Thursday, September 29, 2011

Bill Kenower on: The 3 Narratives Arcs in Every Story

Wait a minute.  Three narrative arcs in a story?  I only see one here (pictured above). 

In the first Saturday workshop I attended,  Bill Kenower, editor of PNWA's Author Magazine, explained there are three arcs in every story. 

The image above, illustrates the overall plot, or the Physical Arc.  Here's a simple, but effective, example Bill used in this workshop to describe this arc:

--Boy meets girl.
--Boy gets girl.
--Boy loses girl.
--Boy gets girl back.

This is the template for just about every romance novel in print, or romatic comedy on film.  And it's also the least important.

The second, or Emotional Arc, is of greater significance because it delves into the characters' emotions.  Examing the emotions of the boy and girl characters in the above example, we get:

--Boy feels inadequate.
--Boy misrepresents himself to gain girl's approval.
--Boy loses girl when she discovers his duplicity.
--Boy asks girl to accept him as he is and in the process, accepts himself.

The boy isn't the only one on this roller-coaster ride, though.  Taking a look at the girl's feelings, we discover:

--Girl feels inadequate.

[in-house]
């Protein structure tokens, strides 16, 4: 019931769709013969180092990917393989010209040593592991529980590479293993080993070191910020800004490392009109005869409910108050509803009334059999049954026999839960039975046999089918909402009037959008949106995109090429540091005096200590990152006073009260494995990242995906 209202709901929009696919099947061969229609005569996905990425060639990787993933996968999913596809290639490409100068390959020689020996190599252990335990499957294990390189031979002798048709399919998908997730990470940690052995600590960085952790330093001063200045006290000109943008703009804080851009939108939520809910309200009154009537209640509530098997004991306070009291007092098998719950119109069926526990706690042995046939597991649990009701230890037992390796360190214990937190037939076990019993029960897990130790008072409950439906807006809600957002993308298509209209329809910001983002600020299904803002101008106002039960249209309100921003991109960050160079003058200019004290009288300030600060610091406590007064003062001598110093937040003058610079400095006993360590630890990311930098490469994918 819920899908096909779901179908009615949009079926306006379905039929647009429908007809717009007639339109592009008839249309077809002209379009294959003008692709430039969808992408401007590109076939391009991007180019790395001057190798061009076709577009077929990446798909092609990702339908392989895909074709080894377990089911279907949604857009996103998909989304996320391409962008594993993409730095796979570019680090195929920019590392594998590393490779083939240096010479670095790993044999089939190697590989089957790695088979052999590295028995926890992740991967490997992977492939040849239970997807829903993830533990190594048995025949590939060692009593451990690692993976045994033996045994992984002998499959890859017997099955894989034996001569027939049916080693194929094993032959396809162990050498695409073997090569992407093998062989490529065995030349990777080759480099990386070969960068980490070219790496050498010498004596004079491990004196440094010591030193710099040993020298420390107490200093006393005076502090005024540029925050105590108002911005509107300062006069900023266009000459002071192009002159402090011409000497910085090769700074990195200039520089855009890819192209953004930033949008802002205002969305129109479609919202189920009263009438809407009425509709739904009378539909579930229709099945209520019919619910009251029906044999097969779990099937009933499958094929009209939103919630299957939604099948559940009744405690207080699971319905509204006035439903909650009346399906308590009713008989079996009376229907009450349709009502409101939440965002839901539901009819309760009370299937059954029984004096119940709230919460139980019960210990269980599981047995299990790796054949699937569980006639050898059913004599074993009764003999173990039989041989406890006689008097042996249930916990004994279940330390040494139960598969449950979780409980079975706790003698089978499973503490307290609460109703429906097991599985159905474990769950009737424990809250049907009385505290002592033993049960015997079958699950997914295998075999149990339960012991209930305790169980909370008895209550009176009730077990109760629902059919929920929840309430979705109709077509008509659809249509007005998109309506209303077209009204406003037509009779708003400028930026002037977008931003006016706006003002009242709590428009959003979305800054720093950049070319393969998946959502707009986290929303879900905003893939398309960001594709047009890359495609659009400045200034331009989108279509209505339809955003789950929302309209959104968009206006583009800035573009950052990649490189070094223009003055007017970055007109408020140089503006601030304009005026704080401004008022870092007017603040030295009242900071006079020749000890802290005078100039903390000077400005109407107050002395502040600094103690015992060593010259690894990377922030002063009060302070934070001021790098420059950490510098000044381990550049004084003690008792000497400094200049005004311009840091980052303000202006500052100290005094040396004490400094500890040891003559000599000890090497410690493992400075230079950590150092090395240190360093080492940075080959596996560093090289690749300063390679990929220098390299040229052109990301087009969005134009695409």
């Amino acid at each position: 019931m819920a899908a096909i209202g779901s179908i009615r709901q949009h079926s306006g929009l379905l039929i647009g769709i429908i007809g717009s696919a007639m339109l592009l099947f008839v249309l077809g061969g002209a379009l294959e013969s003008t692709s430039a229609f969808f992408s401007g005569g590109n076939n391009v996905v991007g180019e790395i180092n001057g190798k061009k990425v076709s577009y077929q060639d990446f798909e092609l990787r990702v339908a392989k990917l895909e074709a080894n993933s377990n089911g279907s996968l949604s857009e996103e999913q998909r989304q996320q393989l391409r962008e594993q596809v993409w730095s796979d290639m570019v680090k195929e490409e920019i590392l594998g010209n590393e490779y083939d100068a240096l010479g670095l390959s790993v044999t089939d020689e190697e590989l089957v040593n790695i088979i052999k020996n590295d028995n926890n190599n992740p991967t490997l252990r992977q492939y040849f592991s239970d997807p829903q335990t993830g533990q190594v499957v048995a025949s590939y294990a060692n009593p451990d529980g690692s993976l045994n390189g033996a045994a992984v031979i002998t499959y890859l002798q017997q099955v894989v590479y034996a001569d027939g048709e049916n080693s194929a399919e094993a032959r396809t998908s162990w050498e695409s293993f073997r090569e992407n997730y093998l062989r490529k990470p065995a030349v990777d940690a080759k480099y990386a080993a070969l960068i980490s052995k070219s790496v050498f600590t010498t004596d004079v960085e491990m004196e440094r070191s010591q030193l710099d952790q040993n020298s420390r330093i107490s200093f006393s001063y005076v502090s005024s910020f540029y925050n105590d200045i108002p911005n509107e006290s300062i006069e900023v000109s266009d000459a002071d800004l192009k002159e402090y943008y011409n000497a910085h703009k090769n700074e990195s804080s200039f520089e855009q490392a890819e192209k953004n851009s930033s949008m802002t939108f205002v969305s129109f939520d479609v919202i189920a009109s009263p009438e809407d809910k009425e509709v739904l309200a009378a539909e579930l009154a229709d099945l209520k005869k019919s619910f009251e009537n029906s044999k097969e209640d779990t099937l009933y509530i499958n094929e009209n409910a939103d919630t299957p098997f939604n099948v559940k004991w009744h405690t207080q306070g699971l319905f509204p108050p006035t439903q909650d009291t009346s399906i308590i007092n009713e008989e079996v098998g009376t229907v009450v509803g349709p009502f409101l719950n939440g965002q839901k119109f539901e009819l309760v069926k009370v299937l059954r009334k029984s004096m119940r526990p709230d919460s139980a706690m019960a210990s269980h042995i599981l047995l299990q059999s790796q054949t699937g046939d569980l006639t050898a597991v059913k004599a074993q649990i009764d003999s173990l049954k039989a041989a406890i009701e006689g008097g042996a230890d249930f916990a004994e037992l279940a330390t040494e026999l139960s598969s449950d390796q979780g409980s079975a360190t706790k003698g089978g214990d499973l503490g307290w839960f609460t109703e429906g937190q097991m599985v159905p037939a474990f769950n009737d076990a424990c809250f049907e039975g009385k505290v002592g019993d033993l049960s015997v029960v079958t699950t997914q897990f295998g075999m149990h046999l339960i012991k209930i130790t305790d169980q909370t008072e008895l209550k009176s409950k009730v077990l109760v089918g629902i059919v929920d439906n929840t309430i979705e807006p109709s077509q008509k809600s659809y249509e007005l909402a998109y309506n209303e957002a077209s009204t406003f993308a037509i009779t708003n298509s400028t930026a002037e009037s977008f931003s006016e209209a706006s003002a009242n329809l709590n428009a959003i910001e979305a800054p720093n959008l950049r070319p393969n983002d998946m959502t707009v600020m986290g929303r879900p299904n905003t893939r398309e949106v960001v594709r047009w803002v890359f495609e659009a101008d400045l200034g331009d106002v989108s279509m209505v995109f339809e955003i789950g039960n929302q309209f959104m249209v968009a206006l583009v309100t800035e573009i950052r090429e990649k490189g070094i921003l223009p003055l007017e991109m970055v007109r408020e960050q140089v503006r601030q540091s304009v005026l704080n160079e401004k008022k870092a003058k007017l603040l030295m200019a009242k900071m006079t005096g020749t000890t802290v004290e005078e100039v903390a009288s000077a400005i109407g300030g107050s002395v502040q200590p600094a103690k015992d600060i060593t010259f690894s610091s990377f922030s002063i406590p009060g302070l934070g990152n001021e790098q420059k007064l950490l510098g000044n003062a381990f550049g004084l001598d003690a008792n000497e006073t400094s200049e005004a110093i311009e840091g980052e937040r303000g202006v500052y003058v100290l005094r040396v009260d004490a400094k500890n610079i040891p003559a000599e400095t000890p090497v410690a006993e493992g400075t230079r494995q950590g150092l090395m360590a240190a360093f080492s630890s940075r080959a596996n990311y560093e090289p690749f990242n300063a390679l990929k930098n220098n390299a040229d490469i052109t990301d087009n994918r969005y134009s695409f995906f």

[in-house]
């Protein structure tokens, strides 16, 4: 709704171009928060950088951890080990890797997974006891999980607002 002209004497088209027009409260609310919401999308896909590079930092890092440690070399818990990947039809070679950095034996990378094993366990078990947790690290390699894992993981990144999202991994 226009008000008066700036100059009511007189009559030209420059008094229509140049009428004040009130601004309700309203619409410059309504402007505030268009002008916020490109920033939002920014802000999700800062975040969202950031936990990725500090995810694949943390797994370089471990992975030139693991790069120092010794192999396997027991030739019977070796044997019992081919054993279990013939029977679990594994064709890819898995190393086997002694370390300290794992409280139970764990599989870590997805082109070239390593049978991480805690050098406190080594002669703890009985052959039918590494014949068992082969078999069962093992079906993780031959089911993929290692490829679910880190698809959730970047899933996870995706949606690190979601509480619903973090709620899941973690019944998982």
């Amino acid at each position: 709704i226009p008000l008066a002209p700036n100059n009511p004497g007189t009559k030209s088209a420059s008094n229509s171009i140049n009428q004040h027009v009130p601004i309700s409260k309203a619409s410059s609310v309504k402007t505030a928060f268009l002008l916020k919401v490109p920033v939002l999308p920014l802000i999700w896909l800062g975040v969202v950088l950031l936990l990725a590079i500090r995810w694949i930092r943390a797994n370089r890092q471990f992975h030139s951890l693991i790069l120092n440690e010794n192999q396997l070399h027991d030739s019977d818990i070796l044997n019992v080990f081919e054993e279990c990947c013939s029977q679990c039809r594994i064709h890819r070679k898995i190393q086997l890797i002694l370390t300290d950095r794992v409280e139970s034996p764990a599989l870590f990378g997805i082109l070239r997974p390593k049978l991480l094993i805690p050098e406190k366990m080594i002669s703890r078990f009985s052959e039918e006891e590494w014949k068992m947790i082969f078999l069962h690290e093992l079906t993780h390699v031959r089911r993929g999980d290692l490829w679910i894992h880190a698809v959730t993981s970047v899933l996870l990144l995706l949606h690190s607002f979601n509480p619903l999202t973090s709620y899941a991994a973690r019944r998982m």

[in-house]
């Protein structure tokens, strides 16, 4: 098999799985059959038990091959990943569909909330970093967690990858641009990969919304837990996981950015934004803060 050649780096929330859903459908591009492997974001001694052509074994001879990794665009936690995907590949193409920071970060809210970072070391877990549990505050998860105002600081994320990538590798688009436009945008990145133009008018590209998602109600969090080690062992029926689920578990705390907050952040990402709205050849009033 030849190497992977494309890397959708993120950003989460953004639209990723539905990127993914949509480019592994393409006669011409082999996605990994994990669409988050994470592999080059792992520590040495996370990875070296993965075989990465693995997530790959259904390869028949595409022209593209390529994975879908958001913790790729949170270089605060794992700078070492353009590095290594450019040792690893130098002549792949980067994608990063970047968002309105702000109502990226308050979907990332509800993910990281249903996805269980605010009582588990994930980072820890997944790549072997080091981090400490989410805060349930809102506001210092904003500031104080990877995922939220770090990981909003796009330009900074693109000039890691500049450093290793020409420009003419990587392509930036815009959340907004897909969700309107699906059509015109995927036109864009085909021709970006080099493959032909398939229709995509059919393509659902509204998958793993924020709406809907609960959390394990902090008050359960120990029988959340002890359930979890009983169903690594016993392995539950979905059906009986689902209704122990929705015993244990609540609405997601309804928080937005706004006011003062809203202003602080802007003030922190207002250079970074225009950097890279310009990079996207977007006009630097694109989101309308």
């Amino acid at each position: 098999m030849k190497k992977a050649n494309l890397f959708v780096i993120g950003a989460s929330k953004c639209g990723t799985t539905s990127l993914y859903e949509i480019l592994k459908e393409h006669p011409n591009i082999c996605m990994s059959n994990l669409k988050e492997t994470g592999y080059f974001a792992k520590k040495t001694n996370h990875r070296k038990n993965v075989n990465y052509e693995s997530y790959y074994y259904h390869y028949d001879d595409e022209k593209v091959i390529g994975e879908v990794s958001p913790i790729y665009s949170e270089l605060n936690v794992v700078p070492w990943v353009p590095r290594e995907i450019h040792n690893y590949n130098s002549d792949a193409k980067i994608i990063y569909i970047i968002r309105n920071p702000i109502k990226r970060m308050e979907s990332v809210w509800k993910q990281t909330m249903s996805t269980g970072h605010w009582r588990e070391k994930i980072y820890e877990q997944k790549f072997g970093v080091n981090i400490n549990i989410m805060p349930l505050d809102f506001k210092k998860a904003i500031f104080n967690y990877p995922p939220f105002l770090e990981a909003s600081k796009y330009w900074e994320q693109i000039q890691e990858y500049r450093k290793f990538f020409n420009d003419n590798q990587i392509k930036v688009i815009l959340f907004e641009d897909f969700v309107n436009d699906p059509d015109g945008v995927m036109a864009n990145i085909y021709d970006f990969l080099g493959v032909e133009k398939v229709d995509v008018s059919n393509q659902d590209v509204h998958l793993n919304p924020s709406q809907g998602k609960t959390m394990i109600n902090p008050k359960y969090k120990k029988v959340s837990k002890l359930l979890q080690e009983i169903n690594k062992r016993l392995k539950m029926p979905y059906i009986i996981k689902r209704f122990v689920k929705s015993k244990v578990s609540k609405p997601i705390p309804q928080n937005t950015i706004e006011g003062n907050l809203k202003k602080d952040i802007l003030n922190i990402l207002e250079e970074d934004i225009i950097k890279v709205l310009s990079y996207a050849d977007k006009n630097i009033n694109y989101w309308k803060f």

--Girl believes whatever boy tells her, so she will feel impressive while dating him.
--Girl feels ashamed at appearing so desperate and dumps boy.
--Girl accepts boy as he is and in the process, accepts herself.

Stories are not about what happens, that's the domain of non-fiction, but what characters feel when things happen to them:  In getting back together the boy & girl accept themselves and each other.

So, if these two arcs create an emotionally satisfying ending, what does the third story arc do?

The third, or Intentional Arc, focuses on the one's motivation for writing this story and determine the whys and wherefores, we have to answer several questions:

--Why did you write this story?
--What is the story about and what is it to you emotionally?
--What drew you to write this story?
--What do you want the audience to feel when they read your book?

In the boy & girl example, the Intentional Arc can be boiled down to this:  Love. Thy. Self.

Notice there is nothing in the Intentional Arc about fame & fortune.  So this arc isn't about any of the following:

--Getting an agent.
--Getting published.
--Getting on the best seller-list.
--Winning the National Book Award.

A key point to remember is that following the mantra of "writing what you know," doesn't necessarily involve knowledge.  Instead write what you love.

Finally, the most important thing to remember is:  You are the author or your life.

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